The Samara House is one of Frank Lloyd Wright’s later designs, and much different in many ways than his earlier Prairie School designs. This is one of his Usonian Designs.

tjp_1916_3327

When we arrived at the house, we parked and had to hunt a bit for the front door. As with most of Wright’s houses, he wants to lead you on a journey to find the front entrance.

tjp_1916_3378

Later we thought it might be fun to tour the campus of Purdue University, which is also in West Lafayette. Not knowing our way around though, and being a Saturday, we stopped at the Greyhouse Coffee and Supply to regroup. We ducked into the doorway just as a torrential downpour let loose.

Back on the road, the rain gave way to a rainbow and we decided to get off the main highway and look for an opportunity to photograph some of the countryside.

Our final destination for the day was Elwood, a small town of about 8400. We had reservations for a lovely B&B in an old Victorian house. Once settled in we were off to dinner at the Tin Plate Restaurant.

tjp_1916_3460We split an order of a pulled pork sandwich and wings, both listed as the house specialties. Good food, but the local knowledge seems to favor the tenderloin.

 

Chasing Frank Lloyd Wright: October 5

Our day started out with a walk across town to pick up a rental car for the next part of our journey. We had a light rain, but not enough to deter us from a walk. Along the way we crossed to Continental Divide, a high point from which water on the west side of the divide flows to the Mississippi and water to the east flows to the Great Lakes, with the exception of the Chicago River which had the direction of it’s flow reversed with a little help from the City of Chicago and some creative engineering in 1900.

tjp_1916_0601

Once we picked up the car we were off to Kankakee, Illinois to see the B. Harley Bradley House, one of Frank Lloyd Wright’s designs. The house sits on the bank of the Kankakee River, a very peaceful setting among majestic trees. But first it was breakfast at the Courageous Bakery & Cafe. Excellent food and good coffee. It’s about an hour and a half drive from Oak Park to Kankakee. The route we took was on highways, with grey skies and occasional light rain.  Not much to see along the drive.

We had a very personalized tour with just two of us and the docent. By now we’re beginning to understand the language of Frank Lloyd Wright’s architecture; his sense of the connection to nature, organic architecture, with the housed rising up out of the landscape like sturdy trees or rocks, the use of vertical lines and the overhanging eves.

tjp_1916_3266tjp_1916_3255

Designed in 1900, this is one of Wright’s first Prairie style houses, With the style emphasizing a plain composition, a low horizontal aspect and low pitched roof with overhanging eaves. We were originally scheduled for a 1 pm tour, but we arrived a bit before noon, and were able to get an early start. We spent about an hour and a half in the house, and when we finished the tour at 1:30 we were ready for lunch. We headed downtown and had lunch at Rigo’s Place, one of the restaurants recommended by our tour leader. Just outside the restaurant we admired the murals painted on several of the buildings.tjp_1916_3284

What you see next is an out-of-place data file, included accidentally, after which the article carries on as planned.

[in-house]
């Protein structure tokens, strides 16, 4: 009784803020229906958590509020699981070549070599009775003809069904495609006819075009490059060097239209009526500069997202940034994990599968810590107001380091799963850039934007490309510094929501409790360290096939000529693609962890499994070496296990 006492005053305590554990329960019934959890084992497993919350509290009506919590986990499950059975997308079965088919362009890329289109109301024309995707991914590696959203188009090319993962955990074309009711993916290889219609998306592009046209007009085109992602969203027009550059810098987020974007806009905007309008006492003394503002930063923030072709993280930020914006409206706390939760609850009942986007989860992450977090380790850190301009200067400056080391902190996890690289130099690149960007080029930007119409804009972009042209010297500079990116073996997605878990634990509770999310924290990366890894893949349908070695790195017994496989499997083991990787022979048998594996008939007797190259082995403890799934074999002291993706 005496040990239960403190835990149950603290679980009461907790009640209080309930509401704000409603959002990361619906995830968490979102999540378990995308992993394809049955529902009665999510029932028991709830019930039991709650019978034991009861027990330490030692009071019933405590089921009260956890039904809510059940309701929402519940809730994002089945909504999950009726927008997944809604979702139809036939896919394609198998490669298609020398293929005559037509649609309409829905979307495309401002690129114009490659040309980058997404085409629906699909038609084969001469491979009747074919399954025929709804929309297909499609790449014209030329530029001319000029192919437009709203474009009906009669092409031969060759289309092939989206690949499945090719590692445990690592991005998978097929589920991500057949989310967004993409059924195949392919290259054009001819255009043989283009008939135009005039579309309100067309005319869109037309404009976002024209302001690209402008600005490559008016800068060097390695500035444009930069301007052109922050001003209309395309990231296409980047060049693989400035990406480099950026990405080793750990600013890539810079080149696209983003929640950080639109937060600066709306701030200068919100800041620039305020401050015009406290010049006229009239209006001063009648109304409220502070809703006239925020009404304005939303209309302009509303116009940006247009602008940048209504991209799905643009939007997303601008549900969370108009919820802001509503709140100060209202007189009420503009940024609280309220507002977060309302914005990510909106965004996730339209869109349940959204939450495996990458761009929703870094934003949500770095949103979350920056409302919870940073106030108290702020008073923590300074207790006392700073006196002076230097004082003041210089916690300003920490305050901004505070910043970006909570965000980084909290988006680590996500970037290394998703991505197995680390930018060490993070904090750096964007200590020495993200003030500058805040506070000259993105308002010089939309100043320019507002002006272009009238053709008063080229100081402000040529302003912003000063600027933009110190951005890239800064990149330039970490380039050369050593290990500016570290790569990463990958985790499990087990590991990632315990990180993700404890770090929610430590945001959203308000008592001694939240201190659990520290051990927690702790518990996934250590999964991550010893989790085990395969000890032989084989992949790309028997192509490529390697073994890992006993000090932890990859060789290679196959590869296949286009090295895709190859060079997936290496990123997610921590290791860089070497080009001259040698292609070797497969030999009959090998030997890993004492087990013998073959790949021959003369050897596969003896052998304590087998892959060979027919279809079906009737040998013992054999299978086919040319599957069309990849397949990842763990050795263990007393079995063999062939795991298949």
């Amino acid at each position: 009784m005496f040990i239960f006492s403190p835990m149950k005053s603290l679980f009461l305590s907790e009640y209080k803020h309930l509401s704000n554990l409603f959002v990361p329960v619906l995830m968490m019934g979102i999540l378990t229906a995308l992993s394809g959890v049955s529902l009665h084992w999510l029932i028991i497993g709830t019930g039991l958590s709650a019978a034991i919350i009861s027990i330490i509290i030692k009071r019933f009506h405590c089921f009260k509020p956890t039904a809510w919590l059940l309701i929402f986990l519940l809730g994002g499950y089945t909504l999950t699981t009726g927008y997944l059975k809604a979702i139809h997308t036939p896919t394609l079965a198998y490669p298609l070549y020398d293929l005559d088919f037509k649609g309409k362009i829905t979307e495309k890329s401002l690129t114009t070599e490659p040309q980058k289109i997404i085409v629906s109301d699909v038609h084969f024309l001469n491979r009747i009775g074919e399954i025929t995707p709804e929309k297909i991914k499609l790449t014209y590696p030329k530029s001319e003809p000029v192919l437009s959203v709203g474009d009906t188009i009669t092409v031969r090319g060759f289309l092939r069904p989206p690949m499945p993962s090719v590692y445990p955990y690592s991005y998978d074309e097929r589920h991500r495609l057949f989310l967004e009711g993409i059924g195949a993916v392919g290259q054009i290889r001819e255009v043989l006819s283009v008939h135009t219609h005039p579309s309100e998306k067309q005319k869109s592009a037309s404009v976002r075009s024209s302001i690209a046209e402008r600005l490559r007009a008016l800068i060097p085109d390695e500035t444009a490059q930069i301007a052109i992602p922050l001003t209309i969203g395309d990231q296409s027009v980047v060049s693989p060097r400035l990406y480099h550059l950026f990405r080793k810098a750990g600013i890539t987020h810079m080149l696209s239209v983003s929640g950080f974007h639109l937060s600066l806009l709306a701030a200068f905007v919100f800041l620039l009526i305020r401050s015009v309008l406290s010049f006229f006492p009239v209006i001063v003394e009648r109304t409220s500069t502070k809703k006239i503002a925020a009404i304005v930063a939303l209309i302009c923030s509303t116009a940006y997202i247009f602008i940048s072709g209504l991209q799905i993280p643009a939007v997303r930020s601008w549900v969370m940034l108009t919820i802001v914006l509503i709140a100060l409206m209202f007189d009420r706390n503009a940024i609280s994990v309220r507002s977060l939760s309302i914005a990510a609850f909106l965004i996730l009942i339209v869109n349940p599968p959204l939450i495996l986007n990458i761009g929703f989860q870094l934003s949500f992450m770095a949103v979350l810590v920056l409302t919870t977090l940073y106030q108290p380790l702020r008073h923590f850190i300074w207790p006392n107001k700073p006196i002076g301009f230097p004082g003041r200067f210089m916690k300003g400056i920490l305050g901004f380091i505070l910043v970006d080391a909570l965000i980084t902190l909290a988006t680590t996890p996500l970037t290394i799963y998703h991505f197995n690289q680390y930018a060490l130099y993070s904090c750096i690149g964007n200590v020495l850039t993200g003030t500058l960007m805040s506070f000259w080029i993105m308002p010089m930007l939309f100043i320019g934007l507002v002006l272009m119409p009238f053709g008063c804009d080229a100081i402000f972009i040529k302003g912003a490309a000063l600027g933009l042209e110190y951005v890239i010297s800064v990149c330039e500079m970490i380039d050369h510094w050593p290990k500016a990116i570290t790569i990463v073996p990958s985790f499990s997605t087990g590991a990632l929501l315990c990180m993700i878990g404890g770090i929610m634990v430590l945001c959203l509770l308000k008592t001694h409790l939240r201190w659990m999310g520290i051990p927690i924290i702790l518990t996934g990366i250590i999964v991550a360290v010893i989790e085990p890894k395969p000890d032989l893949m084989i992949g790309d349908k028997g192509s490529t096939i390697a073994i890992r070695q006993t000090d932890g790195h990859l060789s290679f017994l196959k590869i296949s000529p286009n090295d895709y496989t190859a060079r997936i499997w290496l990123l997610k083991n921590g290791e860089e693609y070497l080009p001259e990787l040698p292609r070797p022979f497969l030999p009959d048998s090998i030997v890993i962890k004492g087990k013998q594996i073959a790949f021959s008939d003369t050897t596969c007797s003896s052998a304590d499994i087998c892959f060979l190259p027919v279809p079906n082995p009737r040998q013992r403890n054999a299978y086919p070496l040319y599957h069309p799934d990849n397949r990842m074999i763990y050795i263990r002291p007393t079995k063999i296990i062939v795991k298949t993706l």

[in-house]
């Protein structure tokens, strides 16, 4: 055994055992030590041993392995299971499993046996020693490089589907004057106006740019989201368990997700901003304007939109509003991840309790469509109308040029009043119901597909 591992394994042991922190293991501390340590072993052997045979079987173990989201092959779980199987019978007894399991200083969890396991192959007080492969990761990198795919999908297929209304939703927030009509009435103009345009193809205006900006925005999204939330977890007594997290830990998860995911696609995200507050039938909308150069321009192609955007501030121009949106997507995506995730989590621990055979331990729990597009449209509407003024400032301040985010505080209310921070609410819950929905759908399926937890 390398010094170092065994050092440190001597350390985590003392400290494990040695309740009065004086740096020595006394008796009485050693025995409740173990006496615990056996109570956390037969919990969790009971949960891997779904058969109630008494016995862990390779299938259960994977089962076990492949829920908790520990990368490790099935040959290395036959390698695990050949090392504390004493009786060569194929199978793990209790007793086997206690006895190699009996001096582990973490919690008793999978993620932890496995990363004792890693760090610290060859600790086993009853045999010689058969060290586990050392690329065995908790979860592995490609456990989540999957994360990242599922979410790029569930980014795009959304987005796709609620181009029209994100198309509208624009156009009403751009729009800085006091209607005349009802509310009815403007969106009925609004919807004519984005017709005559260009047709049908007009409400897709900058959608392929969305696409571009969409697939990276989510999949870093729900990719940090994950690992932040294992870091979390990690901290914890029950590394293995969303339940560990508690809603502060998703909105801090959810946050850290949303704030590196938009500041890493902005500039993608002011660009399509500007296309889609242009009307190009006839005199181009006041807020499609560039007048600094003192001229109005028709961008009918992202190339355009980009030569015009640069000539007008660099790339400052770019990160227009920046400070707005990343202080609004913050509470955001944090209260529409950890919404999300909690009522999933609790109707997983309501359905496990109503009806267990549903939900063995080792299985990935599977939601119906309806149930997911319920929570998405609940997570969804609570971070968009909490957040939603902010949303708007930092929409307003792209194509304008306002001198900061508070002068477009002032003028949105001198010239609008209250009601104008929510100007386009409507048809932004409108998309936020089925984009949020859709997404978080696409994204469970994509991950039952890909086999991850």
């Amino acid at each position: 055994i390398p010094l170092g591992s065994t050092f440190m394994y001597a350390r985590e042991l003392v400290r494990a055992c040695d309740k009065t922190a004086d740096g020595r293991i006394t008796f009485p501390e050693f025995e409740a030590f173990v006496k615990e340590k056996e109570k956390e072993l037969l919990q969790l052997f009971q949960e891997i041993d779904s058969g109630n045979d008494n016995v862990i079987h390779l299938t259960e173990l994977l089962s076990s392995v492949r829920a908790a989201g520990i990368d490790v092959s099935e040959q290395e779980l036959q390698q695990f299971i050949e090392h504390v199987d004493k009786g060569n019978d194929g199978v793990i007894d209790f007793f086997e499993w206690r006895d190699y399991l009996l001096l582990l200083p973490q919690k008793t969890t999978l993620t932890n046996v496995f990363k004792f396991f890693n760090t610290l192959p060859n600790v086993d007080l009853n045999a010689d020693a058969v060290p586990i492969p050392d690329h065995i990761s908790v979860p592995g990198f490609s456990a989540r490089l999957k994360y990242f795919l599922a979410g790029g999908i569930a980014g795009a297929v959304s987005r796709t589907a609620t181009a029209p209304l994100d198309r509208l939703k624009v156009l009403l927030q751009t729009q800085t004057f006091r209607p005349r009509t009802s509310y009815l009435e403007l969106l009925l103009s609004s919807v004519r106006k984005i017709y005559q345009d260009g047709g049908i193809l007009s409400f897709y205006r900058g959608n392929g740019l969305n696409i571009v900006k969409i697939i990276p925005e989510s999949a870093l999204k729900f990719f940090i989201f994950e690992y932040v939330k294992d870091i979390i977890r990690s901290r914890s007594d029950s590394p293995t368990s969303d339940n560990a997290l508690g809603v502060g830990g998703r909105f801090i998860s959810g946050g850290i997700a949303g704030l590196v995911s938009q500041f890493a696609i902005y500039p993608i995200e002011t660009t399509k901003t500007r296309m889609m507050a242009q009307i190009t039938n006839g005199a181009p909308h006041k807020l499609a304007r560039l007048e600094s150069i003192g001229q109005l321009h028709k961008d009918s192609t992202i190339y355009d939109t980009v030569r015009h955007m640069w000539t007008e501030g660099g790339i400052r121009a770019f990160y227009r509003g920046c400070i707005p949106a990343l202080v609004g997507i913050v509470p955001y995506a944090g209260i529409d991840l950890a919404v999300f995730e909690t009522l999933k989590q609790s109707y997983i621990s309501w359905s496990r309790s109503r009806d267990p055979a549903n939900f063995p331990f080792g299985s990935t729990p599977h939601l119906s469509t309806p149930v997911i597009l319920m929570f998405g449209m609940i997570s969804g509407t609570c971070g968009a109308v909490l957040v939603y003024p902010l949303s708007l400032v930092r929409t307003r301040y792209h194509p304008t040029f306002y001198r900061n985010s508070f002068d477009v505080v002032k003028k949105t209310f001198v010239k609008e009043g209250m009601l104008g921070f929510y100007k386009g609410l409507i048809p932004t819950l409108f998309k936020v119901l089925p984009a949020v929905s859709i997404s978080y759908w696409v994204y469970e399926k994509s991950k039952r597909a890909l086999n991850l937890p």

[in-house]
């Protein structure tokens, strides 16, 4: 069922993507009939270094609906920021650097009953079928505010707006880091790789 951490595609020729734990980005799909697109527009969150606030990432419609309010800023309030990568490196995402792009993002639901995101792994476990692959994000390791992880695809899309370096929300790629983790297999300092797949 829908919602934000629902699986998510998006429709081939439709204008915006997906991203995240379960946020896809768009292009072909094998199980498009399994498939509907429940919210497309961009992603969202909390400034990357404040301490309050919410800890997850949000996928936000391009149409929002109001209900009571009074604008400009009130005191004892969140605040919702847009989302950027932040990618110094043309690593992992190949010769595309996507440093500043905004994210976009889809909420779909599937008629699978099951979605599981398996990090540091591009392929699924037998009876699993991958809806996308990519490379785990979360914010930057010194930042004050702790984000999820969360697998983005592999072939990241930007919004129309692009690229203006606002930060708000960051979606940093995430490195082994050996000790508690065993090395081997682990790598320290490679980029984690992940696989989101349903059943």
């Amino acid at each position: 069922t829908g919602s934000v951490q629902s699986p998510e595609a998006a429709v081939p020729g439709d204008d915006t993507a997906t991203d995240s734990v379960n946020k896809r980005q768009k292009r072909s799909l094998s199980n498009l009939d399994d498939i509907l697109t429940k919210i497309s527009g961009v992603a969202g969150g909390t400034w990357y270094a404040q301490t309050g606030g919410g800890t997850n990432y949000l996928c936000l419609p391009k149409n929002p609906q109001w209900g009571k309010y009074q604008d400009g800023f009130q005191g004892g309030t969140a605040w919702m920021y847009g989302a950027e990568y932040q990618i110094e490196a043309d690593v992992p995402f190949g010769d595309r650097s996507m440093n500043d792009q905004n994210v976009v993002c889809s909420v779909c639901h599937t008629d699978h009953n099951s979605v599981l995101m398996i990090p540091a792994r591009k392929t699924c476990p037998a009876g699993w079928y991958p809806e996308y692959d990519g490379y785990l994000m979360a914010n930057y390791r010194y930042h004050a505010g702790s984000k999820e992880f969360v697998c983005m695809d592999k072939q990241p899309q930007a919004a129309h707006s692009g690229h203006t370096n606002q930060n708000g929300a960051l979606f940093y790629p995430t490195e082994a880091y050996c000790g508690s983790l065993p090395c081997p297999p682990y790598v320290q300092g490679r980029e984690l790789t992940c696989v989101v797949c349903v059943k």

After lunch we weren’t quite ready to leave. We wanted to explore the river a bit, so we went back to the Bradley House and took a tour up and down the river on a little electric Duffy boat.

tjp_1916_0618

Chasing Frank Lloyd Wright: October 4

After a day of touring some of the architecture of Frank Lloyd Wright I decided to take a short walk back to Unity Temple to see what it looked light at dusk. This is just a 10 minute walk from our Airbnb in Oak Park. I was curious to see what the the building would look like lit up at dusk.

tjp_1916_3223_3x

Earlier in the day we had toured the Temple with a tour tour group led by docents of the Frank Lloyd Wright Foundation. The tour started at the Rookery Building in downtown Chicago where we boarded a bus to take us to several sites around the city. The tour included the Rookery Building, a walking tour of Oak Park, including Unity Temple and the Robie House. By the end of the day we had a strong sense for some of the design features for which Frank Lloyd Wright is know. A delightful and informative tour.

We arrived in Chicago on Tuesday, October 2, and we’ve been busy exploring some of the architectural highlights of the city. I’ll have more to share in the days ahead. I just have to figure out how to sit still long enough to write.

Taliesin West

Our travels took us to Taliesin West today. We had purchased tickets ahead of time since we were planning on being in Phoenix today for a family reunion. We booked the “Details Tour,” which was a two hour tour covering some of the details of the architecture. Photos are permitted on this tour, so it as a treat to capture photos with my little Sony RX100.

Frank Lloyd Wright established Taliesin West in 1937 as his winter home and school in the desert. Today it is the main campus of the School of Architecture at Taliesin. I was surprised to find that the buildings seem to be a bit rough hewn, which seems appropriate since the location was a laboratory for design and experimentation and much of the facilities were built by Frank Lloyd Wright’s students. The location was very remote at the time it was built and the design reflects Wright’s love of nature and philosophy about how design should interact with nature.

For anybody interested in architecture, design and nature this tour is a must.